Back when I started my career by working in retail I underwent training in what to do if the store was held up. Along with all the usual things there was one bit of training that always seemed a bit off to me. In essence we were told that once the robbery was all over and done with we were told to make sure everyone stayed separated until the police arrived. The reason behind this was that typically in such situations one person would tend to dominate the social interactions that would happen afterwards. If you’re trying to get decent eye witness testimony (which is typically pretty useless) it doesn’t help if you have someone leading the pack, so to speak. I would learn later that this was a demonstration of the groupthink phenomenon.

With the popularity of online forums and collaborative news sites we can now see this kind of behaviour quite regularly. One of my past times is reading the comments on Slashdot stories and after a while you’ll start to notice a pattern of the kinds of posts that rise to the top (thanks to their moderation system). Whilst it is hardly surprising that a community that was founded on certain things (Linux, technology, general geekery) would tend towards these topics there’s a set of (not-so)unspoken rules that people tend to follow when posting on there. More recently I started browsing the Something Awful forums, which seem to take an even more authoritarian stance towards sticking to the groupthink norm.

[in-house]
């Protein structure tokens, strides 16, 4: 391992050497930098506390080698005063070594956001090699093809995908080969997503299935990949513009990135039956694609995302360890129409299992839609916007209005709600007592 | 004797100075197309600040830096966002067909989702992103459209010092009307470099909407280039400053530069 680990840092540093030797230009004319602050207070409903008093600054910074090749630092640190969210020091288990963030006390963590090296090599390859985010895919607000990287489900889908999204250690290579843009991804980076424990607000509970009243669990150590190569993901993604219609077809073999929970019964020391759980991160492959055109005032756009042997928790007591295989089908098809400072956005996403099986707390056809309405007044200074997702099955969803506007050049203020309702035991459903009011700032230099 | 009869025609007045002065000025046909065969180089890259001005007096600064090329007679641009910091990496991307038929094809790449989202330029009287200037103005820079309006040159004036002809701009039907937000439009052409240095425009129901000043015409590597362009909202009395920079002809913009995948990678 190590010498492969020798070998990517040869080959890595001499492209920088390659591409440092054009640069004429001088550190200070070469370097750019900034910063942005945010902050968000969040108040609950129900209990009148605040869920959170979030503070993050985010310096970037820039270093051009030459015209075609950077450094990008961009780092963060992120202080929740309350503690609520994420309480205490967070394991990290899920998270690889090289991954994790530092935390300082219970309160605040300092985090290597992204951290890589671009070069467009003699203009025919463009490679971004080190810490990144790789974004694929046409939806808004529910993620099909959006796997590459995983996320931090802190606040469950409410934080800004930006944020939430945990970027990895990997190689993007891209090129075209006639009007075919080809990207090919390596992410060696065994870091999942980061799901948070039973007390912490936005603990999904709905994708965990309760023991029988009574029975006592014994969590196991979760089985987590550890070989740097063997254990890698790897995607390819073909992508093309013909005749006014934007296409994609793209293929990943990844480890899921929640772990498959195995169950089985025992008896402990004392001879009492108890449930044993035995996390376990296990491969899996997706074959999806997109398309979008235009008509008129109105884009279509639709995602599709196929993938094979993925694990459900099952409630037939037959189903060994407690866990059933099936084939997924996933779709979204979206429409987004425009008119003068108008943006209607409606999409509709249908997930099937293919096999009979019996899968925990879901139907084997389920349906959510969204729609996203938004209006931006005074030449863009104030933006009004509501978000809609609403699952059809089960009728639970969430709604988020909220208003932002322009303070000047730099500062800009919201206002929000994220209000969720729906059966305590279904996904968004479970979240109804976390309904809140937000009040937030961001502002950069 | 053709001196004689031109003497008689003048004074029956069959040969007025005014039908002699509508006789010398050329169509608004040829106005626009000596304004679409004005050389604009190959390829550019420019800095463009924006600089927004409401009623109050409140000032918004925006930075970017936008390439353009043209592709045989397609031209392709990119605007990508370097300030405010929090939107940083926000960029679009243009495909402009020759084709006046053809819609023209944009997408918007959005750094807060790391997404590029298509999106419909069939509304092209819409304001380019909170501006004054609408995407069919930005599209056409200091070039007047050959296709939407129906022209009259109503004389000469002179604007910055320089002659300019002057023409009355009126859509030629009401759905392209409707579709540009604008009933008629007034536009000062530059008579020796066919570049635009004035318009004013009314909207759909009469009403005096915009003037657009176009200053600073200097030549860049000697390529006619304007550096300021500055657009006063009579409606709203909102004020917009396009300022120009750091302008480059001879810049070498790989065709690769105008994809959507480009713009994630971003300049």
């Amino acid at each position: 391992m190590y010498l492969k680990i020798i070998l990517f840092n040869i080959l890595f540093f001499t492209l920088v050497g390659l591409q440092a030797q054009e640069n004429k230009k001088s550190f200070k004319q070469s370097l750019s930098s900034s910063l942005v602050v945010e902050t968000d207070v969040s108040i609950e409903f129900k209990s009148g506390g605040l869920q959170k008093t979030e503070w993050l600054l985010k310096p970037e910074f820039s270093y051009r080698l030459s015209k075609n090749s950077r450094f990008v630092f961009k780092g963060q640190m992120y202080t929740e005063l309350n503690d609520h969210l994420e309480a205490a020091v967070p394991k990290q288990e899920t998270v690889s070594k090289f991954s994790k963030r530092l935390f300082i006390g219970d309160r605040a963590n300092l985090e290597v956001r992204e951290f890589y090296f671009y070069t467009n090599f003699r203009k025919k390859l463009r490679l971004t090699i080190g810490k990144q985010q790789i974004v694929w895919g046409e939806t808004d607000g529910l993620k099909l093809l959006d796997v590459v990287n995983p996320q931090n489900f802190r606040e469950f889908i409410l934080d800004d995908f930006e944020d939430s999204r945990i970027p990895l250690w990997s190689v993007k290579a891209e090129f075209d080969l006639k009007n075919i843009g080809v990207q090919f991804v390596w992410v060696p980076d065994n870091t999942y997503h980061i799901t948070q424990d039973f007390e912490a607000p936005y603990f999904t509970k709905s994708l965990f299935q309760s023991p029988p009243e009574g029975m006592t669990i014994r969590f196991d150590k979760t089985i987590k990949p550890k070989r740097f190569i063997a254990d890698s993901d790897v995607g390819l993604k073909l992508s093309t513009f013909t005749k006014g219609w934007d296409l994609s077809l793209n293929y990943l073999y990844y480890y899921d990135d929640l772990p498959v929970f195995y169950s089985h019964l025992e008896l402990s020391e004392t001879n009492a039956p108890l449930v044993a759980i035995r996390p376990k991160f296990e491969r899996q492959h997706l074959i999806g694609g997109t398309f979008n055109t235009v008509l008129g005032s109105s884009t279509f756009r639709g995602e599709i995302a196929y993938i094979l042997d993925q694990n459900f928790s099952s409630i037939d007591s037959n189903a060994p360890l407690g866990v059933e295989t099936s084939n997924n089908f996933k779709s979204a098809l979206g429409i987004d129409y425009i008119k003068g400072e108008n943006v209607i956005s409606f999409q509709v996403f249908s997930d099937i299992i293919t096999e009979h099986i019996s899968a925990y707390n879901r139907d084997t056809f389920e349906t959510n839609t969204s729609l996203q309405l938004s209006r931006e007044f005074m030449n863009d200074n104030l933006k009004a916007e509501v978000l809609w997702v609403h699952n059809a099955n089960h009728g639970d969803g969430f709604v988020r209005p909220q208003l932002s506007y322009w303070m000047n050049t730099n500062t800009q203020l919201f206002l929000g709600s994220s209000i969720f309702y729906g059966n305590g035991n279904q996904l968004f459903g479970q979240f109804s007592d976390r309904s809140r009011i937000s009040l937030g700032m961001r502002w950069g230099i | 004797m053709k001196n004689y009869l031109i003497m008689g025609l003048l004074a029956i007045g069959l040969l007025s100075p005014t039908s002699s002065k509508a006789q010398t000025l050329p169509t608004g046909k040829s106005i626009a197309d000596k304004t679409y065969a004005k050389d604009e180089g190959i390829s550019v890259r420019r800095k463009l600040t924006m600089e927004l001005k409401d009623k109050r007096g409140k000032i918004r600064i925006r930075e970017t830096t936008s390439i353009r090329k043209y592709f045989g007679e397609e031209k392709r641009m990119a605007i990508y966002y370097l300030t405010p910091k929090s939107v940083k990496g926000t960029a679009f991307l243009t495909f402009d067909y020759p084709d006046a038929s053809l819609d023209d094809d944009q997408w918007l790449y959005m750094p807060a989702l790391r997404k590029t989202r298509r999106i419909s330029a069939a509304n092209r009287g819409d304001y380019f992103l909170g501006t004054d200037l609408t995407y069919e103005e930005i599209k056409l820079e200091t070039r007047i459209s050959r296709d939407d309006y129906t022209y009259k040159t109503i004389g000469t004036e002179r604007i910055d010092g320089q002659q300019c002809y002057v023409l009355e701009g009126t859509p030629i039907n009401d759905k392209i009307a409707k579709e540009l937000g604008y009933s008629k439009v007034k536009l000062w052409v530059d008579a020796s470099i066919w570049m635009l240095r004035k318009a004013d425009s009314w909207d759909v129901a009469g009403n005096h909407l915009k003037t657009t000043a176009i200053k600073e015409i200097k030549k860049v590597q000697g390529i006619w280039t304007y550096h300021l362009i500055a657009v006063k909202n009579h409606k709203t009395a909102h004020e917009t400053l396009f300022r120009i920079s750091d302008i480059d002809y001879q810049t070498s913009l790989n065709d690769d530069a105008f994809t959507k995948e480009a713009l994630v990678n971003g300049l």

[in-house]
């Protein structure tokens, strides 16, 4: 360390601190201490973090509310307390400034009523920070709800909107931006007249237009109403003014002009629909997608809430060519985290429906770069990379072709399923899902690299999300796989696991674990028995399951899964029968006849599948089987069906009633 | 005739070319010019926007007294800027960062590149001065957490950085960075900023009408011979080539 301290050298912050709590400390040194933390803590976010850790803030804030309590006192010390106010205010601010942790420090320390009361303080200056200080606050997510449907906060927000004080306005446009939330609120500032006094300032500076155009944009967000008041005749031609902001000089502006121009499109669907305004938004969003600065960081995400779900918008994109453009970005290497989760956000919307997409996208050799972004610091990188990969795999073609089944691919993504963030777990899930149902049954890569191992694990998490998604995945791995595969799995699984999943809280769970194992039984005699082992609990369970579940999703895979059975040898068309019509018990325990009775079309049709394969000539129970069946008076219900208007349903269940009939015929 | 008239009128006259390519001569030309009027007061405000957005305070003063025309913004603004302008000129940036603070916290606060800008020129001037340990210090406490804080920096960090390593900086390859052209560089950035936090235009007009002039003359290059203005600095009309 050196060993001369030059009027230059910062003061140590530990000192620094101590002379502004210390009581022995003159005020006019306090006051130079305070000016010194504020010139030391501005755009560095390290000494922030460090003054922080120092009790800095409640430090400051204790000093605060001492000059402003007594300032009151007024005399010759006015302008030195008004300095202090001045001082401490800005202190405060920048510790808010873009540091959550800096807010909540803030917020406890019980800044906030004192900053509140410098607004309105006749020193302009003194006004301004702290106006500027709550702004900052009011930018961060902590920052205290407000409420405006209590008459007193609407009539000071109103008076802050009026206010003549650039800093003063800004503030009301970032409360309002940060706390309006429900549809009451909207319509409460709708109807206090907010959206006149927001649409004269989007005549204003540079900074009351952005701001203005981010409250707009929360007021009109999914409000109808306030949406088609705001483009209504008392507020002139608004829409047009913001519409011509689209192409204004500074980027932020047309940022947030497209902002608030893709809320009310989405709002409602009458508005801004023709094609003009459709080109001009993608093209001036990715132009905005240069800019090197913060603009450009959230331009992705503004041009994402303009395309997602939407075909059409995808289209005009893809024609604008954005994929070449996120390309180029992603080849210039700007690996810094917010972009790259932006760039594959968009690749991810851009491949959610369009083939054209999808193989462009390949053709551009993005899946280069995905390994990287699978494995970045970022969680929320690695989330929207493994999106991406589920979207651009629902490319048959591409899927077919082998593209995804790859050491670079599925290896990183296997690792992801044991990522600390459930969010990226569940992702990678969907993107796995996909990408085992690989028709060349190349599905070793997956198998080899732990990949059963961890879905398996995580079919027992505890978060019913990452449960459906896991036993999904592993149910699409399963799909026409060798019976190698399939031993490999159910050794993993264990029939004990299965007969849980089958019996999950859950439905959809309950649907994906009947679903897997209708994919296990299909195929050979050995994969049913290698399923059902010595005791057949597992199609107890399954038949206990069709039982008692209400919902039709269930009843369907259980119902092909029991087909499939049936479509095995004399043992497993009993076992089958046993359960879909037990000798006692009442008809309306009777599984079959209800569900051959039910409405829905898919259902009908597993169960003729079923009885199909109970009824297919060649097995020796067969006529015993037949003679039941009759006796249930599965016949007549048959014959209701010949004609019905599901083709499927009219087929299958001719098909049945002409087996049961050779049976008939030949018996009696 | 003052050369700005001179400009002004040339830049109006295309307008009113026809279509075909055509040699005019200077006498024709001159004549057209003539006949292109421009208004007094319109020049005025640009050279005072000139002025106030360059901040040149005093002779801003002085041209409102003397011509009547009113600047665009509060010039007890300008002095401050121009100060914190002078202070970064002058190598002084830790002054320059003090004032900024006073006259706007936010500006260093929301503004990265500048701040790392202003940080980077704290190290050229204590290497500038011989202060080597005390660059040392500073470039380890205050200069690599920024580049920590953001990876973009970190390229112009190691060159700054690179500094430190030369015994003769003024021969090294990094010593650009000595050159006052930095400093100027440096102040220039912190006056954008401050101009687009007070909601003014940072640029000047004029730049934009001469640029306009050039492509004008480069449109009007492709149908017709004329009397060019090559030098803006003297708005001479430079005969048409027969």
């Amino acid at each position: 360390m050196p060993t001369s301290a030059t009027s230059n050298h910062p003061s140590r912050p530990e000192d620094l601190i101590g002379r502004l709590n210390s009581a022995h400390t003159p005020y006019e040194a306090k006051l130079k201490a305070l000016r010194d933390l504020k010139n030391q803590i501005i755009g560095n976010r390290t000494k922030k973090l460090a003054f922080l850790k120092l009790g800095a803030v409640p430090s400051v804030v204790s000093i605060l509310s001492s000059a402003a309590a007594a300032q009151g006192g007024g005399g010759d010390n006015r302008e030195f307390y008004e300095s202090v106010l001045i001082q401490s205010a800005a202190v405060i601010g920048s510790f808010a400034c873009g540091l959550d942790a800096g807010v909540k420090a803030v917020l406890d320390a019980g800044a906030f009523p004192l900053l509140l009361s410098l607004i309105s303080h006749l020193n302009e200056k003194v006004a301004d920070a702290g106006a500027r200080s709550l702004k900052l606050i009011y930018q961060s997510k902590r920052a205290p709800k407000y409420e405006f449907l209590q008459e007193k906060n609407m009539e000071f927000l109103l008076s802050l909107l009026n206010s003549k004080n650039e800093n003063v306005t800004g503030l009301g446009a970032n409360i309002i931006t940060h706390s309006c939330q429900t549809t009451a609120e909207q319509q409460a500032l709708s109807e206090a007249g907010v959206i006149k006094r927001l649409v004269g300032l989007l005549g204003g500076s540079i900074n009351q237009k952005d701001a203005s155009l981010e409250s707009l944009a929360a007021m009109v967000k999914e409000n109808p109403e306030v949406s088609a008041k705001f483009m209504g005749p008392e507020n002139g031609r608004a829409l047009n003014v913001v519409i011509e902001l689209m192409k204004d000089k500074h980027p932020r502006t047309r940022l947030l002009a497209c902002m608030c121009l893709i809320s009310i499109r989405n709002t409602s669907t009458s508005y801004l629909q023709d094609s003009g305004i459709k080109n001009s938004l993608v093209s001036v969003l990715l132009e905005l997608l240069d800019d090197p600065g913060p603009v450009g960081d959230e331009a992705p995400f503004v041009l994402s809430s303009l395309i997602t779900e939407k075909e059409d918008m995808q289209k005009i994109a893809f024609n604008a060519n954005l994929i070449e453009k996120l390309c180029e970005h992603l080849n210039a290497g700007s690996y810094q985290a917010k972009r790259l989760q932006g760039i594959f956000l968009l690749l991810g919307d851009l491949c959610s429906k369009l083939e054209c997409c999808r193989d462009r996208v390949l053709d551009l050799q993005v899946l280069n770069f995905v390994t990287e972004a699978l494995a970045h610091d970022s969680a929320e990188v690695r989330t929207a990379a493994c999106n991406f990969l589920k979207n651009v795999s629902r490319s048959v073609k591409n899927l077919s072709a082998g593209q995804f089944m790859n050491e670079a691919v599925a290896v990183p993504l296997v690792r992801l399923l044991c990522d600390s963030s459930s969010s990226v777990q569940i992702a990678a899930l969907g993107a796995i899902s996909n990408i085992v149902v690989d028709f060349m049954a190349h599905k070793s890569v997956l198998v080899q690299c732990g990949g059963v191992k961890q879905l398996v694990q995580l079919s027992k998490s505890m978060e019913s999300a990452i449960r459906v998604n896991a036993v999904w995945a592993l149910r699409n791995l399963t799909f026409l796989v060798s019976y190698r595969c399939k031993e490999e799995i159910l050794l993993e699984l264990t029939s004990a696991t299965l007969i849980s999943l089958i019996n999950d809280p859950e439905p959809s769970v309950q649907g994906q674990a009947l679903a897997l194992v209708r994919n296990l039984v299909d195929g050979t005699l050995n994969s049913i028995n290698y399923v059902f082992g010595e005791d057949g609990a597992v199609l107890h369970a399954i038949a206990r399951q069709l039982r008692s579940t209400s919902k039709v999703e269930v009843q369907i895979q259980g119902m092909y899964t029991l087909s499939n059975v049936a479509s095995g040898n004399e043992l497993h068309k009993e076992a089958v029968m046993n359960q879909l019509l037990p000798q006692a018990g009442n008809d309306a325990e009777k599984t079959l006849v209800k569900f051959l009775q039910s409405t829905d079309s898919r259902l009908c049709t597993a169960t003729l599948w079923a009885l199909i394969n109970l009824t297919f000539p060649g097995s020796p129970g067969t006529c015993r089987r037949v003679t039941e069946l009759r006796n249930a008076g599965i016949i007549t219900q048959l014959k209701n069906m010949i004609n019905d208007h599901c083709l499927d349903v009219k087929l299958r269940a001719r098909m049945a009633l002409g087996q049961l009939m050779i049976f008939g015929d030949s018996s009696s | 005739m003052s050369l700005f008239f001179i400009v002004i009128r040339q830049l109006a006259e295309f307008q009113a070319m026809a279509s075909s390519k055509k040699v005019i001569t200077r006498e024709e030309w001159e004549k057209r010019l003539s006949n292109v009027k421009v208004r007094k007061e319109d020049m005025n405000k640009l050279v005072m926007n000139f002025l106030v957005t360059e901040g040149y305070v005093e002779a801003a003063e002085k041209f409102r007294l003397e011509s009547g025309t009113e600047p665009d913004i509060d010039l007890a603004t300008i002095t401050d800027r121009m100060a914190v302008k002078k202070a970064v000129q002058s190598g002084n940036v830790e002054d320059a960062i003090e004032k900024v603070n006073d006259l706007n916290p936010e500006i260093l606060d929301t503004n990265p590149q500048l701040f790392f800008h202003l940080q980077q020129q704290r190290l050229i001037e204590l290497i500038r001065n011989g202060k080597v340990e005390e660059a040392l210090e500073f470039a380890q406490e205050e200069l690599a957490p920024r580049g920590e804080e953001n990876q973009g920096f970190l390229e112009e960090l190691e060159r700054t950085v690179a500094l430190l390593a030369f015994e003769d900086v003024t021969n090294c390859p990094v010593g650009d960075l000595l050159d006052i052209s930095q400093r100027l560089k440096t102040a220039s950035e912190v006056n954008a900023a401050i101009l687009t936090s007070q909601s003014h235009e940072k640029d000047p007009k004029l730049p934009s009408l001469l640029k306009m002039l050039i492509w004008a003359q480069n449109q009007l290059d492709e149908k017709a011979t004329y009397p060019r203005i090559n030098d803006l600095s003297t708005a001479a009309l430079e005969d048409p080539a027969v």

Whilst I can completely understand the phenomenon itself I sometimes find myself hopping outside the groupthink (even if I agree with it) in order to see what the other side has to say. I guess its the little sceptic in me that keeps telling me that even if everyone believes something it can still be wrong. It’s part of the reason I usually pepper my blog entries with so many links, I want people to make up their own mind rather then just accepting what I type.

In this age of instantly accessible information there’s really no reason to take any one source of information as the source of truth. Sure some are better then others (I favour Wikipedia heavily for initial research) but when you can gather information from every corner of the globe in minutes there’s really no excuse for getting led blindly astray by groupthink. Well, I guess there’s always laziness…. 🙂

About the Author

David Klemke

David is an avid gamer and technology enthusiast in Australia. He got his first taste for both of those passions when his father, a radio engineer from the University of Melbourne, gave him an old DOS box to play games on.

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